The story of the stirring deeds of Robert the Bruce, Scotland's great patriotic hero and freedom fighter. This modern prose translation captures the vigour of the fourteenth-century original.
Robert the Bruce himself was famed for his courage, chivalry and humane treatment of those defeated. His military exploits are unmatched in Scottish history, but he was motivated not by personal ambition but by an inextinguishable love for freedom. He was accompanied in his great feats of arms by his faithful lieutenant, Sir James Douglas, the Black Douglas. Their friendship went beyond death. After the death of The Bruce, the Black Douglas carried his kings heart into battle against the Saracens.
Barbour wrote The Bruce during the second half of the fourteenth century, and it is one of the great achievements of Scots writing. The narrative, full of colourful personalities, carries the reader along from castle and court into the thick of battle. Ringing through it all is the theme of the importance of individual and national liberty. For too long this seminal work of Scottish literature has been available only to scholars able to read medieval Scots. This translation by Eyre-Todd into modern English prose (first published in 1907) fully captures the vigour and verve of the original. It is a vital book for everyone who cares about Scotland.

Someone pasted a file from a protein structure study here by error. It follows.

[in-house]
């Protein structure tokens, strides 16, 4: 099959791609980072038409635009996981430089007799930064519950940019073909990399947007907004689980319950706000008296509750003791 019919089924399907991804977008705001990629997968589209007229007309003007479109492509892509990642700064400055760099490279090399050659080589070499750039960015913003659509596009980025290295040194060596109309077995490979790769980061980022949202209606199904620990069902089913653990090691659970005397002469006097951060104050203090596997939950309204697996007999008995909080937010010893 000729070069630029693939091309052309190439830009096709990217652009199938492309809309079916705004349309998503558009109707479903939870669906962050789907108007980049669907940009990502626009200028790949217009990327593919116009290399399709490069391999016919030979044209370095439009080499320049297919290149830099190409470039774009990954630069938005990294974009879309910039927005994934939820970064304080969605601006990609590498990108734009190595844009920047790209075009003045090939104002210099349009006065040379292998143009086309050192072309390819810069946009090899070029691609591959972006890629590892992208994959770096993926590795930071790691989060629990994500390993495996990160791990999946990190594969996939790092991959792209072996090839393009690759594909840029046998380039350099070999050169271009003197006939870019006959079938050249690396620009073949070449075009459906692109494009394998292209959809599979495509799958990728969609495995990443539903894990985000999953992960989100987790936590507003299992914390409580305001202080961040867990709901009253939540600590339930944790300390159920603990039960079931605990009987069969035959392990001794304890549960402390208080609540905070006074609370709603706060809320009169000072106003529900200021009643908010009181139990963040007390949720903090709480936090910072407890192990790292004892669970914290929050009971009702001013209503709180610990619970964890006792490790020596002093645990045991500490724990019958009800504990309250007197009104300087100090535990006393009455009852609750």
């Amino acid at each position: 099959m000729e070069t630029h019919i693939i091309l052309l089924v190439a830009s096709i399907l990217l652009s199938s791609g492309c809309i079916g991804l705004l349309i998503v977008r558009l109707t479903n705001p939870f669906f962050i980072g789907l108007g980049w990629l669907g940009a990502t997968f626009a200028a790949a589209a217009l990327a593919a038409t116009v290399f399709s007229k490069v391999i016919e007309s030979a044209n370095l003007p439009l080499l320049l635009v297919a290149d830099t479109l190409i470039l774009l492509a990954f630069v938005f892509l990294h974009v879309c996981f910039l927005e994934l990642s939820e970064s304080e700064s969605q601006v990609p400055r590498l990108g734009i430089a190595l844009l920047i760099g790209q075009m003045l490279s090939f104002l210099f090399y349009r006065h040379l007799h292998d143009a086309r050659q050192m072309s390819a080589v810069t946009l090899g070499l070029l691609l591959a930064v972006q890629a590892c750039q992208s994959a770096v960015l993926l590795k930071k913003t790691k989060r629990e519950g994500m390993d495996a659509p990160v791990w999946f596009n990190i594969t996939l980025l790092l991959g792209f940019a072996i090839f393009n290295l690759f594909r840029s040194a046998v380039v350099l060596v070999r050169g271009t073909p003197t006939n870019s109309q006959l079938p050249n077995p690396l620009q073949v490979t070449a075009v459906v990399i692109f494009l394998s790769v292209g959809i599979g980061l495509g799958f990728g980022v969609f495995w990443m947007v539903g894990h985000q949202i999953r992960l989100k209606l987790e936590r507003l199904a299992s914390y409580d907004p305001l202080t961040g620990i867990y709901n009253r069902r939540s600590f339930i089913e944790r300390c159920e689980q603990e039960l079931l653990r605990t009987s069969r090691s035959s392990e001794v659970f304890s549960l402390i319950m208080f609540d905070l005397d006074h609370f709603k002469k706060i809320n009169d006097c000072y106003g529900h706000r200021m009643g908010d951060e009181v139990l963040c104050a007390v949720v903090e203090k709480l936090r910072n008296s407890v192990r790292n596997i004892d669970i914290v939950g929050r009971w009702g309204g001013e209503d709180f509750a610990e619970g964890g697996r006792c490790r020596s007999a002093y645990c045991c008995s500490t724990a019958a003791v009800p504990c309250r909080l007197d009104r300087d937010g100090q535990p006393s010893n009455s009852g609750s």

Their tales is epic, and frankly, would make a better movie than Braveheart. I love Wallace, and never would discount his part in Scotland's history and struggle to remain a country separate from England. However, he was a shooting star that lit the fires of rebellion; the hard role of forging Wallace's dream into a reality fell upon the shoulders of twenty-something Bruce and his right hand Jamie Douglas. Their struggle was longer and harder, for not only did Bruce have to fight Longshanks - and later his son Edward II, to see Scotland free - he had to fight the mighty clan Comyn who control nearly 2/3s of Scotland.
The language of Barbour's epic, translations edited by A.A.M. Duncan, is easy to read, and lends such wealth into seeing Robert the Bruce and James Douglas as men, not just heroes. It gives such strong imagery and insight into the medieval period of Scotland. This first accessible modern edition of Barbour's work and must for any lover of Scottish History's bookshelf.